Referring with greater particularity to the drawings, the numeral 10 indicates generally a rocker/recliner chair including pairs of conventional arcuate rocker blocks 12 and cooperating bases 14, one on each side of the chair. A table 13 is concealed in one of the chair arms and is extendible to an operative position (see FIG. 3) in the manner described in the copending application or any other suitable way.
Chair 10 includes a seat, a back, and a footrest which are mechanically interconnected and actuated by a conventional reclining mechanism indicated generally by the numeral 15. The mechanism 15 has a plurality of links and includes a rear arresting member 16 and a front arresting member 18, the latter preferably in the form of a depending L-shaped member 20 having a leg 22 (see FIG. 5). A linkage mechanism of this type is made by the Dual Manufacturing and Engineering division of The Berkline Corporation and is identified by the product number 27 or 29, and the mechanism may be actuated in any known manner, such as, with a handle or by pushing a button to release a spring which extends the footrest. In any case, the actuating movement of the mechanism 15 causes the arresting members 16 and 18 to move from a retracted or inactive position (FIGS. 1-3) permitting rocking motion of the rocker block 12 on the base 14, to an extended or active position wherein the same bear against the associated base 14 to prevent all rocking motion (FIG. 4). Typically, the limits of the rocking motion of the rocker block on its base are determined by a coil spring arrangement or the like (not shown), but that arrangement as well as the fragmentarily illustrated linkage mechanism are not per se a part of the present invention and thus may comprise any suitable or known structure.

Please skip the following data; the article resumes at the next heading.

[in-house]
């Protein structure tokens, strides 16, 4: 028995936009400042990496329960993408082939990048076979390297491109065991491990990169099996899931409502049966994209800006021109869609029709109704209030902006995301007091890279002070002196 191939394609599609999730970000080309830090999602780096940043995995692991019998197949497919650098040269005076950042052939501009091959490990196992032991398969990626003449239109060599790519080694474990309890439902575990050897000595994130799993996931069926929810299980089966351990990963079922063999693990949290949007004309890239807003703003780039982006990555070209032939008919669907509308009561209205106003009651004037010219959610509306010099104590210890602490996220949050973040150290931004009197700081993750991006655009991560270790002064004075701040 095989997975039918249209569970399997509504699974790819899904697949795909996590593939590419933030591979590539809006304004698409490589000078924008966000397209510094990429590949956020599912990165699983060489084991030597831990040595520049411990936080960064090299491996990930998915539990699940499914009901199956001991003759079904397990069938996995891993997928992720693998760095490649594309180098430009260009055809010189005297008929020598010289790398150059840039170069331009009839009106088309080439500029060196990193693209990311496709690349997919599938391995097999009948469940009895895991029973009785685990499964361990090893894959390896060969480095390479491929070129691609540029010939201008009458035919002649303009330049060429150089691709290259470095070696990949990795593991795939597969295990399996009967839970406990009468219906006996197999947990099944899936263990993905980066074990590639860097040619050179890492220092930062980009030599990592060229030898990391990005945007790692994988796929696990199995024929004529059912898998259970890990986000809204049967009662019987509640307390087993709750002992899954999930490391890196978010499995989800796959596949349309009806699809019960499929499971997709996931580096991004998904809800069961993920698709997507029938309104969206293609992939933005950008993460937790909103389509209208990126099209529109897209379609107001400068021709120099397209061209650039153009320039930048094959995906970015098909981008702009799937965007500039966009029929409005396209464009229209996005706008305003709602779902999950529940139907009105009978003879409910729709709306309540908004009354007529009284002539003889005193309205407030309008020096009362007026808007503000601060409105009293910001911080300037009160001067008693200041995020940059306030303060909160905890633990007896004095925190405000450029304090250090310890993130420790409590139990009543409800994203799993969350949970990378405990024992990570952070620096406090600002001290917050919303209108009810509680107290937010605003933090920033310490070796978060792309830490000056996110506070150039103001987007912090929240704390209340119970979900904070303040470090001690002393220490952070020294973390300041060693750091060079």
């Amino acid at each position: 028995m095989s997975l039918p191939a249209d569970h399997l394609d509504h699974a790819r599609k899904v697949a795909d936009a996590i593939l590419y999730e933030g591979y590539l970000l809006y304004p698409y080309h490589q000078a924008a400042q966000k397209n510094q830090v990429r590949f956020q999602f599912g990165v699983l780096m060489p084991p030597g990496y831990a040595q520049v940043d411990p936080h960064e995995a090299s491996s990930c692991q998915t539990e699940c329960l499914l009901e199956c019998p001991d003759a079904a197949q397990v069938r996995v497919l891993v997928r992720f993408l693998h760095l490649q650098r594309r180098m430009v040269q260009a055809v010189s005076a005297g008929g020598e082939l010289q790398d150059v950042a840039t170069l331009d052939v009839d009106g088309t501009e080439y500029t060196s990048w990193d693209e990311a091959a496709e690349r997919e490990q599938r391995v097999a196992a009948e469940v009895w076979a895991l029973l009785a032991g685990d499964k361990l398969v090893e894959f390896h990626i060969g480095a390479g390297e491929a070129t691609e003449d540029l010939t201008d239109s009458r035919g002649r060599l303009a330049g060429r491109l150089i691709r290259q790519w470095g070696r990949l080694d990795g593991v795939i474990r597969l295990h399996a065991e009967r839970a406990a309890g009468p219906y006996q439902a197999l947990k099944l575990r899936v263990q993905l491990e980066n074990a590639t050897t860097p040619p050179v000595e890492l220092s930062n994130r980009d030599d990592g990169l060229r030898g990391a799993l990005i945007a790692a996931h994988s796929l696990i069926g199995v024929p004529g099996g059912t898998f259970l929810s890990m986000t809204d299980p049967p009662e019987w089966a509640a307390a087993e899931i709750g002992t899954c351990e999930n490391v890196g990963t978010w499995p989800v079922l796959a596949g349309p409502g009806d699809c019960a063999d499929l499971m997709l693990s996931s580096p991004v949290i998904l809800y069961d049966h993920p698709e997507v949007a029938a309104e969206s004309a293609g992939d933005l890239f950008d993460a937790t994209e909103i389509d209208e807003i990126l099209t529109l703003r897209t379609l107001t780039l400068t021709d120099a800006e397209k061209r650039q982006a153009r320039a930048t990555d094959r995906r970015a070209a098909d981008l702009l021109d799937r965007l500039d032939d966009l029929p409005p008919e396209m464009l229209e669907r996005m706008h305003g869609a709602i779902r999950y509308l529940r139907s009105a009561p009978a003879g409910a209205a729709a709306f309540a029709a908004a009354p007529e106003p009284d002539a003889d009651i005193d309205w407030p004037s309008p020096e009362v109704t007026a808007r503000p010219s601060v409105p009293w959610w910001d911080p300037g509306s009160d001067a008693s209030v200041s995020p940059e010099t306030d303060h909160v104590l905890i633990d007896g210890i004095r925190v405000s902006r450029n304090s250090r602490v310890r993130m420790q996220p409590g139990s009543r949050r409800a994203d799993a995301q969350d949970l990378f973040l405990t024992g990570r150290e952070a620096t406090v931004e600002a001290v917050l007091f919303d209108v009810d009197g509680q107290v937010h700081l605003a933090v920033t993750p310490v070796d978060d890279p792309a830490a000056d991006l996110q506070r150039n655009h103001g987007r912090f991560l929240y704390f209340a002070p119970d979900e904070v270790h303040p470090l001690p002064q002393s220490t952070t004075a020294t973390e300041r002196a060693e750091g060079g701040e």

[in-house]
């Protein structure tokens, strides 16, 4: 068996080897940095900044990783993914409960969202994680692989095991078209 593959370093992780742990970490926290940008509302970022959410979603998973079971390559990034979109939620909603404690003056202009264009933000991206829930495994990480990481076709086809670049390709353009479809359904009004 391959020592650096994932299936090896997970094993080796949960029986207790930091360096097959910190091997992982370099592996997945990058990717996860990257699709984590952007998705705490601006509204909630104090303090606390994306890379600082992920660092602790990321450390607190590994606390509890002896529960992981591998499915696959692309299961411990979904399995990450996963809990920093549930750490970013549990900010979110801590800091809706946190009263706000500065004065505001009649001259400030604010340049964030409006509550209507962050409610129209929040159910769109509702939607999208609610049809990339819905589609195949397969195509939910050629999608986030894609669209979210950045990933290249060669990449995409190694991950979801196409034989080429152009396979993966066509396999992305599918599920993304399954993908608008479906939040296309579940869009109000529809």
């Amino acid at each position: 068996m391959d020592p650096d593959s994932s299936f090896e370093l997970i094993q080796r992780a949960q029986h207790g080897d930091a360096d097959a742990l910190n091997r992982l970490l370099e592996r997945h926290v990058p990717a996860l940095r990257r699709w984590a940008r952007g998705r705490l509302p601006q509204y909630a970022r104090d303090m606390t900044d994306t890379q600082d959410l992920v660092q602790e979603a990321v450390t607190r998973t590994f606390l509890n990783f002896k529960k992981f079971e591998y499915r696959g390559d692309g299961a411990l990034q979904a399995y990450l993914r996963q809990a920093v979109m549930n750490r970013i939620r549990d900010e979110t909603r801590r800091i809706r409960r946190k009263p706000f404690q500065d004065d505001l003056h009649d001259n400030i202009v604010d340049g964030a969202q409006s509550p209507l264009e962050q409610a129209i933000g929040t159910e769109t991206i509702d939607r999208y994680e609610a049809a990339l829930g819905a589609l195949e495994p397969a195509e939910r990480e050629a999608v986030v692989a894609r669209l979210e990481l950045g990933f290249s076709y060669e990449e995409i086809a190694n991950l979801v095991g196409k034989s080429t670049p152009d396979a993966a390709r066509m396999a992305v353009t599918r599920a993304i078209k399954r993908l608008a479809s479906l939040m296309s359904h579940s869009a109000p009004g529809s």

As indicated in FIG. 5, the base 14 comprises a top or bearing surface 24, said surface being wider than the rocker block 12 resting thereon. Accordingly, when the front arresting member 18 is in the active blocking position, the bottom leg 22 thereof bears against the outwardly extending portion of the base surface 24 to prevent forward rocking motion of the chair. At the same time, the rear arresting member 16 bears against the base 24 to prevent backward rocking movement when the chair is in the reclined position. The arresting members 16 and 18 are connected to the linkage reclining mechanism 15 and movement of the arresting members from the inactive to the blocking position is caused automatically by extension of the chair footrest and/or reclination of the chair seat.